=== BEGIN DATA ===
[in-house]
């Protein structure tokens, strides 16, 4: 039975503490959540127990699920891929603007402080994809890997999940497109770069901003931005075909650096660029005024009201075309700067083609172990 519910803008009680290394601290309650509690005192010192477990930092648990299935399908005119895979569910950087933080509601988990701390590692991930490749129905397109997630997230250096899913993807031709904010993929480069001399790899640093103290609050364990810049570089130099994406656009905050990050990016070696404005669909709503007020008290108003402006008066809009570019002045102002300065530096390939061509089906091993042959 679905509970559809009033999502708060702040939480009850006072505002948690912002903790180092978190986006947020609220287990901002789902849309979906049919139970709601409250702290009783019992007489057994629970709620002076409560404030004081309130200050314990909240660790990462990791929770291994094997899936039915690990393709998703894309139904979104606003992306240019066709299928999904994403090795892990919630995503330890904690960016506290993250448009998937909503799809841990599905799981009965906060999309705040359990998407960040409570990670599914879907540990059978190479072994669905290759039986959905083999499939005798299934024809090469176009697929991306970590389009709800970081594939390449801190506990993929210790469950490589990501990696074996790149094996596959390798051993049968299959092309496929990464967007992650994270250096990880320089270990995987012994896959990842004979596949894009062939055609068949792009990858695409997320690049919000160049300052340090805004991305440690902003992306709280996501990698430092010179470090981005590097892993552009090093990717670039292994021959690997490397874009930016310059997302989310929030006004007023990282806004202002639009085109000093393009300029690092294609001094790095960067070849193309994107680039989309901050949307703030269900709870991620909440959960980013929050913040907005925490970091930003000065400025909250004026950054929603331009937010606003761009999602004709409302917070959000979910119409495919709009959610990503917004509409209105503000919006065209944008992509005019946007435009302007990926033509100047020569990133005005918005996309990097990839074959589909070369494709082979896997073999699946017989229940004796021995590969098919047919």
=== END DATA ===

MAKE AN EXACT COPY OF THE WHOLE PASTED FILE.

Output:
[in-house]
């Protein structure tokens, strides 16, 4: 039975503490959540127990699920891929603007402080994809890997999940497109770069901003931005075909650096660029005024009201075309700067083609172990 519910803008009680290394601290309650509690005192010192477990930092648990299935399908005119895979569910950087933080509601988990701390590692991930490749129905397109997630997230250096899913993807031709904010993929480069001399790899640093103290609050364990810049570089130099994406656009905050990050990016070696404005669909709503007020008290108003402006008066809009570019002045102002300065530096390939061509089906091993042959 679905509970559809009033999502708060702040939480009850006072505002948690912002903790180092978190986006947020609220287990901002789902849309979906049919139970709601409250702290009783019992007489057994629970709620002076409560404030004081309130200050314990909240660790990462990791929770291994094997899936039915690990393709998703894309139904979104606003992306240019066709299928999904994403090795892990919630995503330890904690960016506290993250448009998937909503799809841990599905799981009965906060999309705040359990998407960040409570990670599914879907540990059978190479072994669905290759039986959905083999499939005798299934024809090469176009697929991306970590389009709800970081594939390449801190506990993929210790469950490589990501990696074996790149094996596959390798051993049968299959092309496929990464967007992650994270250096990880320089270990995987012994896959990842004979596949894009062939055609068949792009990858695409997320690049919000160049300052340090805004991305440690902003992306709280996501990698430092010179470090981005590097892993552009090093990717670039292994021959690997490397874009930016310059997302989310929030006004007023990282806004202002639009085109000093393009300029690092294609001094790095960067070849193309994107680039989309901050949307703030269900709870991620909440959960980013929050913040907005925490970091930003000065400025909250004026950054929603331009937010606003761009999602004709409302917070959000979910119409495919709009959610990503917004509409209105503000919006065209944008992509005019946007435009302007990926033509100047020569990133005005918005996309990097990839074959589909070369494709082979896997073999699946017989229940004796021995590969098919047919």